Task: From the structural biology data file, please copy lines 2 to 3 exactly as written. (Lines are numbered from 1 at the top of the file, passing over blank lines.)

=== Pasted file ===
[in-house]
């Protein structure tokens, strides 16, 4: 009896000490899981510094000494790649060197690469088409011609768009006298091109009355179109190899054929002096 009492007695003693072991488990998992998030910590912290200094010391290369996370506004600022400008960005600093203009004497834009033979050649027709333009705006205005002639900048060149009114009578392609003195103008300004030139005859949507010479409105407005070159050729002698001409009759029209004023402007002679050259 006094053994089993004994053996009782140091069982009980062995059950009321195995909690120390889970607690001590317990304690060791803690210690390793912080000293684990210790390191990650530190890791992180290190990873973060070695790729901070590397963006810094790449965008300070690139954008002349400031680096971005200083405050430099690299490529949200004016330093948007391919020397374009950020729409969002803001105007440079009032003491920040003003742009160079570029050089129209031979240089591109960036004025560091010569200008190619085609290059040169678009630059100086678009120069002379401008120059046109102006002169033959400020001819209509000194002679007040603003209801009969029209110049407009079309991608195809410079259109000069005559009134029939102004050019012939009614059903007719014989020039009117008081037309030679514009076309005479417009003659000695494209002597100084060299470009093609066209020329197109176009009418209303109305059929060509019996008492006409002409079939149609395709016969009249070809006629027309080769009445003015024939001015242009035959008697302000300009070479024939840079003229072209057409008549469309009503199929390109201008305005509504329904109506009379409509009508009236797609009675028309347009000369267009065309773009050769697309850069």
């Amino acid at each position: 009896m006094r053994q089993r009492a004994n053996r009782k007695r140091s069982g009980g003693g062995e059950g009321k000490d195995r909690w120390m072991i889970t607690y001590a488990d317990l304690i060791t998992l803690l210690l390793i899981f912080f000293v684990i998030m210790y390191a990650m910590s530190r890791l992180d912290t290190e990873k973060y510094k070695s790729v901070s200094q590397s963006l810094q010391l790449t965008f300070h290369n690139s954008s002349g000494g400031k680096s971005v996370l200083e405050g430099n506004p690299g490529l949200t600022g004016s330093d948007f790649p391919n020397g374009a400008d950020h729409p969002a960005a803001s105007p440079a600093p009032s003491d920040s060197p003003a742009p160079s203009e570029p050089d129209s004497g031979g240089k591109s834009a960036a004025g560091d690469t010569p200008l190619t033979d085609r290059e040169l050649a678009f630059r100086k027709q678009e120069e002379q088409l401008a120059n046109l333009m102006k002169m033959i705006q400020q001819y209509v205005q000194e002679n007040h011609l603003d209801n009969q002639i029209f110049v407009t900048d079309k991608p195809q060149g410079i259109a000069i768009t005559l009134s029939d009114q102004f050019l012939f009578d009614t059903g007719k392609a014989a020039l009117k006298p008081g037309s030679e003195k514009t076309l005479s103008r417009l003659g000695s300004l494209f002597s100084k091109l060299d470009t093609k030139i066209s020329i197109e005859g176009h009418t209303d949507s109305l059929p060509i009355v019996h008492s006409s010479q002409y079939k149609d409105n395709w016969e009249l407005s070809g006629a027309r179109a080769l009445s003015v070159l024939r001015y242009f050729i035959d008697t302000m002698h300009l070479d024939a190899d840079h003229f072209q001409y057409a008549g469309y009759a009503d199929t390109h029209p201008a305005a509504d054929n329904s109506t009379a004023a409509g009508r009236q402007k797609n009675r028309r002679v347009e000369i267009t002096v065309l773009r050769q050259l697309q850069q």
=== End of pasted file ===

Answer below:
């Protein structure tokens, strides 16, 4: 009896000490899981510094000494790649060197690469088409011609768009006298091109009355179109190899054929002096 009492007695003693072991488990998992998030910590912290200094010391290369996370506004600022400008960005600093203009004497834009033979050649027709333009705006205005002639900048060149009114009578392609003195103008300004030139005859949507010479409105407005070159050729002698001409009759029209004023402007002679050259 006094053994089993004994053996009782140091069982009980062995059950009321195995909690120390889970607690001590317990304690060791803690210690390793912080000293684990210790390191990650530190890791992180290190990873973060070695790729901070590397963006810094790449965008300070690139954008002349400031680096971005200083405050430099690299490529949200004016330093948007391919020397374009950020729409969002803001105007440079009032003491920040003003742009160079570029050089129209031979240089591109960036004025560091010569200008190619085609290059040169678009630059100086678009120069002379401008120059046109102006002169033959400020001819209509000194002679007040603003209801009969029209110049407009079309991608195809410079259109000069005559009134029939102004050019012939009614059903007719014989020039009117008081037309030679514009076309005479417009003659000695494209002597100084060299470009093609066209020329197109176009009418209303109305059929060509019996008492006409002409079939149609395709016969009249070809006629027309080769009445003015024939001015242009035959008697302000300009070479024939840079003229072209057409008549469309009503199929390109201008305005509504329904109506009379409509009508009236797609009675028309347009000369267009065309773009050769697309850069």
């Amino acid at each position: 009896m006094r053994q089993r009492a004994n053996r009782k007695r140091s069982g009980g003693g062995e059950g009321k000490d195995r909690w120390m072991i889970t607690y001590a488990d317990l304690i060791t998992l803690l210690l390793i899981f912080f000293v684990i998030m210790y390191a990650m910590s530190r890791l992180d912290t290190e990873k973060y510094k070695s790729v901070s200094q590397s963006l810094q010391l790449t965008f300070h290369n690139s954008s002349g000494g400031k680096s971005v996370l200083e405050g430099n506004p690299g490529l949200t600022g004016s330093d948007f790649p391919n020397g374009a400008d950020h729409p969002a960005a803001s105007p440079a600093p009032s003491d920040s060197p003003a742009p160079s203009e570029p050089d129209s004497g031979g240089k591109s834009a960036a004025g560091d690469t010569p200008l190619t033979d085609r290059e040169l050649a678009f630059r100086k027709q678009e120069e002379q088409l401008a120059n046109l333009m102006k002169m033959i705006q400020q001819y209509v205005q000194e002679n007040h011609l603003d209801n009969q002639i029209f110049v407009t900048d079309k991608p195809q060149g410079i259109a000069i768009t005559l009134s029939d009114q102004f050019l012939f009578d009614t059903g007719k392609a014989a020039l009117k006298p008081g037309s030679e003195k514009t076309l005479s103008r417009l003659g000695s300004l494209f002597s100084k091109l060299d470009t093609k030139i066209s020329i197109e005859g176009h009418t209303d949507s109305l059929p060509i009355v019996h008492s006409s010479q002409y079939k149609d409105n395709w016969e009249l407005s070809g006629a027309r179109a080769l009445s003015v070159l024939r001015y242009f050729i035959d008697t302000m002698h300009l070479d024939a190899d840079h003229f072209q001409y057409a008549g469309y009759a009503d199929t390109h029209p201008a305005a509504d054929n329904s109506t009379a004023a409509g009508r009236q402007k797609n009675r028309r002679v347009e000369i267009t002096v065309l773009r050769q050259l697309q850069q």